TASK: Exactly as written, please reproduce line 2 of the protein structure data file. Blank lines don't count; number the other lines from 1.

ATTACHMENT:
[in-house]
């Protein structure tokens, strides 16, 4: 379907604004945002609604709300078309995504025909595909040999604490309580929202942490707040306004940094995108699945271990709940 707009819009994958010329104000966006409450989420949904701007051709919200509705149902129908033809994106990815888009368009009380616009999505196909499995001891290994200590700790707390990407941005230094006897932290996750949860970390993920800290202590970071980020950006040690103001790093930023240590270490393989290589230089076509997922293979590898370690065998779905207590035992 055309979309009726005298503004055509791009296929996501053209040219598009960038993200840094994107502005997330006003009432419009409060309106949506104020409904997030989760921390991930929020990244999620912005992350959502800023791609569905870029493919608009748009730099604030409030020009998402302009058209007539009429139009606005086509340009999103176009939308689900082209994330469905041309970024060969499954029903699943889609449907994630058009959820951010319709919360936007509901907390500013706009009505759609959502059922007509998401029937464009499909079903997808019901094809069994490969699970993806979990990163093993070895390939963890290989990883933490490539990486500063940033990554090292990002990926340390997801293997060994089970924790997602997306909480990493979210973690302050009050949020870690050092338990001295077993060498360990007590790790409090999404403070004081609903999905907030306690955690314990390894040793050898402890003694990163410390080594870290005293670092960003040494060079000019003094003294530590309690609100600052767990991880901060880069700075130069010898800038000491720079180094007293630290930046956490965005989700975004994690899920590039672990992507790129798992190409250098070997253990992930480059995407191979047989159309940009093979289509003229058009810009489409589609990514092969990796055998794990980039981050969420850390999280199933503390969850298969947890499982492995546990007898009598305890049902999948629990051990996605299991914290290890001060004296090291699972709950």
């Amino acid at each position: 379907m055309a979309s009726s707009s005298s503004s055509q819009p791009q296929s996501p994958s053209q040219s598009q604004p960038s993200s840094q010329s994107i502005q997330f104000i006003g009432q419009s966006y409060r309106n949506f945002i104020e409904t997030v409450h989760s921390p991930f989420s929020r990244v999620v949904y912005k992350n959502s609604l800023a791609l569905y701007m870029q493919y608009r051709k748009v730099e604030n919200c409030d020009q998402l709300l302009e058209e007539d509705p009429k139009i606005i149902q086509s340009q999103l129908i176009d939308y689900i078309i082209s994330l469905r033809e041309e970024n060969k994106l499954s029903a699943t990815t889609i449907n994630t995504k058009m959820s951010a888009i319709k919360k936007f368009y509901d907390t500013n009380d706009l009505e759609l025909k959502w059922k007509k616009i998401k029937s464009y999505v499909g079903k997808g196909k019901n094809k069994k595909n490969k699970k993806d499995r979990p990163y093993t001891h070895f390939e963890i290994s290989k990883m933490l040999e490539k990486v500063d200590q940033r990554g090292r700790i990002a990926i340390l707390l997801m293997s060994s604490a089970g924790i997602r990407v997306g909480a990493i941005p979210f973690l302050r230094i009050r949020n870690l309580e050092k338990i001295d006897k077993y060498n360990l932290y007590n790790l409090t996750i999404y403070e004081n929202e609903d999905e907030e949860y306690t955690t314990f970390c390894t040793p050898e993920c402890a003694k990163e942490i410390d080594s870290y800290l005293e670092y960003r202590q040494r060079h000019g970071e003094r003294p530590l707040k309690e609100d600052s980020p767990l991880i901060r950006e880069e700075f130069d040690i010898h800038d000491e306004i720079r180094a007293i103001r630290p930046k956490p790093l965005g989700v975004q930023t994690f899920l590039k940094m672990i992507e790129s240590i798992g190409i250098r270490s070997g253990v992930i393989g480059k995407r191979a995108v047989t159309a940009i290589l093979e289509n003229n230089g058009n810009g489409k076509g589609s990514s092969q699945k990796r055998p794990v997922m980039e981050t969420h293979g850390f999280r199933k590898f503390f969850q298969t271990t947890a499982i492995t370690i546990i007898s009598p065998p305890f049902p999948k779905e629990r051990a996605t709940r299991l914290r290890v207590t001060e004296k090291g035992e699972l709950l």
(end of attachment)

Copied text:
């Protein structure tokens, strides 16, 4: 379907604004945002609604709300078309995504025909595909040999604490309580929202942490707040306004940094995108699945271990709940 707009819009994958010329104000966006409450989420949904701007051709919200509705149902129908033809994106990815888009368009009380616009999505196909499995001891290994200590700790707390990407941005230094006897932290996750949860970390993920800290202590970071980020950006040690103001790093930023240590270490393989290589230089076509997922293979590898370690065998779905207590035992 055309979309009726005298503004055509791009296929996501053209040219598009960038993200840094994107502005997330006003009432419009409060309106949506104020409904997030989760921390991930929020990244999620912005992350959502800023791609569905870029493919608009748009730099604030409030020009998402302009058209007539009429139009606005086509340009999103176009939308689900082209994330469905041309970024060969499954029903699943889609449907994630058009959820951010319709919360936007509901907390500013706009009505759609959502059922007509998401029937464009499909079903997808019901094809069994490969699970993806979990990163093993070895390939963890290989990883933490490539990486500063940033990554090292990002990926340390997801293997060994089970924790997602997306909480990493979210973690302050009050949020870690050092338990001295077993060498360990007590790790409090999404403070004081609903999905907030306690955690314990390894040793050898402890003694990163410390080594870290005293670092960003040494060079000019003094003294530590309690609100600052767990991880901060880069700075130069010898800038000491720079180094007293630290930046956490965005989700975004994690899920590039672990992507790129798992190409250098070997253990992930480059995407191979047989159309940009093979289509003229058009810009489409589609990514092969990796055998794990980039981050969420850390999280199933503390969850298969947890499982492995546990007898009598305890049902999948629990051990996605299991914290290890001060004296090291699972709950």